Iíve had a lot of time to think about it. It
has been over sixteen months now. Iíve gone to 45 two-hour
menís counseling sessions. For my own hearings and progress
reports, Iíve gone to two courts a total of about 25 times.
Iíve also gone to these same courts just to observe another 10
or 15 times. Iíve submitted papers. Iíve written letters. Iíve
read books. Iíve talked and talked. I complain to friends
until they vanish or tune out. But nothing seems to change.
Somehow Iíve gotten into this legal trap, this legal maze, and
I canít get out. No matter what I do, I canít prove to the
courts that I am innocent. To say I am deeply discouraged puts
I do know this: I do know that the Hall of
Justice, the criminal court that is attached to the big City
and County Jail... whatever it purports to be, I know what it
is. It is a hall of violence. Institutional violence. It pins
men down and calmly, coolly, professionally, uses attorneys to
take societyís revenge. The physical punishment of another age
has become psychological torment and cruelty. Aside from fines
and mandated programs, it cuts out chunks of peopleís time. No
scars to the body but torture for the mind. The system has
gotten good at this. Its agents follow the thick blue book.
The penal code. The book instructs them how exactly to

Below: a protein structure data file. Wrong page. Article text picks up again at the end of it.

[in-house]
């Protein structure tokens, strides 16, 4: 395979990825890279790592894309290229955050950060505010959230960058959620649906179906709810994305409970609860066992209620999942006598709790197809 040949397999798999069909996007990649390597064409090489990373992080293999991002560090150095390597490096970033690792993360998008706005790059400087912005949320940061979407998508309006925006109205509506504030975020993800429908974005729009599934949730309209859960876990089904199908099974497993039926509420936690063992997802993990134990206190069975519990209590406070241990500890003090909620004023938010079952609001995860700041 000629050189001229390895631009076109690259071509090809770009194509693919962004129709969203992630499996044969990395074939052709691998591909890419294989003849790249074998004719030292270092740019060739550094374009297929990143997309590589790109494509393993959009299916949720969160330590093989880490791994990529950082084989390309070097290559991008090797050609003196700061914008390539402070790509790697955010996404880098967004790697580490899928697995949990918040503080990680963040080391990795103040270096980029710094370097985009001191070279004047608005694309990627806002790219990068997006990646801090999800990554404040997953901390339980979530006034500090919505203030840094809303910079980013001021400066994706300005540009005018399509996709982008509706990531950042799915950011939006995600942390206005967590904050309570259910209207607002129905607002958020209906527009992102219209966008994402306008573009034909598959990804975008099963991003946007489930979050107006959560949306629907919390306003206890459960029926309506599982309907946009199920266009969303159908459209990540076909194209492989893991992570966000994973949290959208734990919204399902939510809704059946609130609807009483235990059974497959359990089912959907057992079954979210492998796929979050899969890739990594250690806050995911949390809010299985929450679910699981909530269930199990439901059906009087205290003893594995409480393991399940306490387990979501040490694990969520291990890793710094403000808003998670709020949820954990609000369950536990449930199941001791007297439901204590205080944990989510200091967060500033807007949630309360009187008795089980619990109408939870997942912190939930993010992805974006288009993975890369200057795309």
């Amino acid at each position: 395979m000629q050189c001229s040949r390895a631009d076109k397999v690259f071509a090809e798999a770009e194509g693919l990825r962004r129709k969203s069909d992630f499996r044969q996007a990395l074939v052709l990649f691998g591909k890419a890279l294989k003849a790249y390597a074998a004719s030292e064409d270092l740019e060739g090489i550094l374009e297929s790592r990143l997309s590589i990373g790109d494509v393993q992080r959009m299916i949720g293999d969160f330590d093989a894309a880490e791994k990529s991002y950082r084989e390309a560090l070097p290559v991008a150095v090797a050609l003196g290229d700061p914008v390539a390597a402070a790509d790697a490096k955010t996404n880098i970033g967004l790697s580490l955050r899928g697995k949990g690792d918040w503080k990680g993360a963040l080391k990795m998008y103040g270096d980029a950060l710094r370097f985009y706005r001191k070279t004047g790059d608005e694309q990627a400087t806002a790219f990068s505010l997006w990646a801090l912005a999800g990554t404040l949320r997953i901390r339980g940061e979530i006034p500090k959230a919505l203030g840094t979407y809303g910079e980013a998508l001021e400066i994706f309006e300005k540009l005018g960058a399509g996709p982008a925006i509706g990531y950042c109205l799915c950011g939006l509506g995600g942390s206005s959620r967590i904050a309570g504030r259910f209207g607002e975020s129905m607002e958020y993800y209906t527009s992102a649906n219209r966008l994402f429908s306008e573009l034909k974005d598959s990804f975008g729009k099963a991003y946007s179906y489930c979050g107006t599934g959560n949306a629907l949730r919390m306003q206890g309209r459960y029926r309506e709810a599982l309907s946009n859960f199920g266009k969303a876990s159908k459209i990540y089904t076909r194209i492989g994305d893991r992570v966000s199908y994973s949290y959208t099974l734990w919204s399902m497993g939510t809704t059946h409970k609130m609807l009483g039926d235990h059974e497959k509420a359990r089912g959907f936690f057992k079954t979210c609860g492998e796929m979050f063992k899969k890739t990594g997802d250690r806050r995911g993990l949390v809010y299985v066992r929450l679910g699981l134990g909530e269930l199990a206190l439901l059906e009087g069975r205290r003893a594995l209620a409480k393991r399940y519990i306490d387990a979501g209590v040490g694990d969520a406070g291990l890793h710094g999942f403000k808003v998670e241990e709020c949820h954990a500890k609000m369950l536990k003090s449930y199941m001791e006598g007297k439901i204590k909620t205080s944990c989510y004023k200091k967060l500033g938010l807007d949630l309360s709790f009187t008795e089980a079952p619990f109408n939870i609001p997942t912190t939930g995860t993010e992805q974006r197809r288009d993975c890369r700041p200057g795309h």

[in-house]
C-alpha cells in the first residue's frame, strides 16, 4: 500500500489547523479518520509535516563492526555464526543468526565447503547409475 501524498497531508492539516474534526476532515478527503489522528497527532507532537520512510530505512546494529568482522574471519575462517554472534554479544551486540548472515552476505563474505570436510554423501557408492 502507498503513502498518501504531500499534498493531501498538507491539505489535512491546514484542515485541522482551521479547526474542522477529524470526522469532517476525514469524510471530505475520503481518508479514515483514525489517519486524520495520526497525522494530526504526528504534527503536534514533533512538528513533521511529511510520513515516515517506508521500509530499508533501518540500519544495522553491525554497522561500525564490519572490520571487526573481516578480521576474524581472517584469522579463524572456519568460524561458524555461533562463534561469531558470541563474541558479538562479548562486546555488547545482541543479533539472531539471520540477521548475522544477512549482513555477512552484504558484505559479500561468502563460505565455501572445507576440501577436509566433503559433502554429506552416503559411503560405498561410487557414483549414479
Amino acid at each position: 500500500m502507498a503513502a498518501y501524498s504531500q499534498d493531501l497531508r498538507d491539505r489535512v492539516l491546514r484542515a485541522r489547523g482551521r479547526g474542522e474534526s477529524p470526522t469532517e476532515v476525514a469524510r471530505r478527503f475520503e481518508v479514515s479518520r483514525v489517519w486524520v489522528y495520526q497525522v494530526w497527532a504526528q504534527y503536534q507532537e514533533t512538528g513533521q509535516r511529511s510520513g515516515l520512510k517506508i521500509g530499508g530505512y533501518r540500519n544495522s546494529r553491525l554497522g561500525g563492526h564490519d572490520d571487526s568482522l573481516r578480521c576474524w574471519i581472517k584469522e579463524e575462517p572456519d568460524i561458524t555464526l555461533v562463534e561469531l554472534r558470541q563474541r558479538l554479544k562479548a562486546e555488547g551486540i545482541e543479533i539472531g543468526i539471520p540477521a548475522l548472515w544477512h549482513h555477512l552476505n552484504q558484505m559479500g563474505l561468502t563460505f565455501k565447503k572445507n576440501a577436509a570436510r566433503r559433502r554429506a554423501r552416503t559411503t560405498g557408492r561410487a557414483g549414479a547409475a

bludgeon violatorsí lives.
I think it is within us. The need for justice,
the need to answer hurts, insults, and thefts. The need to
address fears (which newspapers and television are busy
pouring fuel on). The need for revenge. The need to feel
secure at any price. These needs are inside each person. So
rather than everyone taking justice into their own hands, they
try to sweep it all up and put it into this building, the Hall
of Justice. In these halls and in these courtrooms, peopleís
lives are torn apart. Families blown up. Dreams and spirits
crushed. Jobs, homes, property, and money lost. Money
flows. Maybe I just have a twisted way of looking at it, but
when I see a judge giving a man one year in jail it is the
same as watching an ear being cut off. Five years? A foot
surgically removed. Bloody. Thirty years... they're chopping
off a manís two legs with castration added. Quietly. Politely.
Legally. Legal violence.
I am deeply discouraged. I wish I had never
been thrown into this. But because I have been, I think, ďOK
buster, Iím going to keep going back until I learn all about
you! You are as blind as you are out of control! You are not
human: you are a machine. The state legislature spins the
dials. Those lawmakers have not spent one day in jail in all
of their lives. They have no idea of the reality of what they
I keep telling the lawyers, judges,
counselors, and probation officer that Iím innocent. But why
the hell would they listen to me! They donít. All the guilty
claim they are innocent. But Iím really innocent. Iím
the victim! My wife said I pushed her into a window, but I
didnít. They told me itís domestic violence. They branded me.
She was the violent one, not me. She accused me. Falsely. They
donít listen. She is a woman. I am a man. Case closed. She has
a black belt in martial arts. That really never came up. They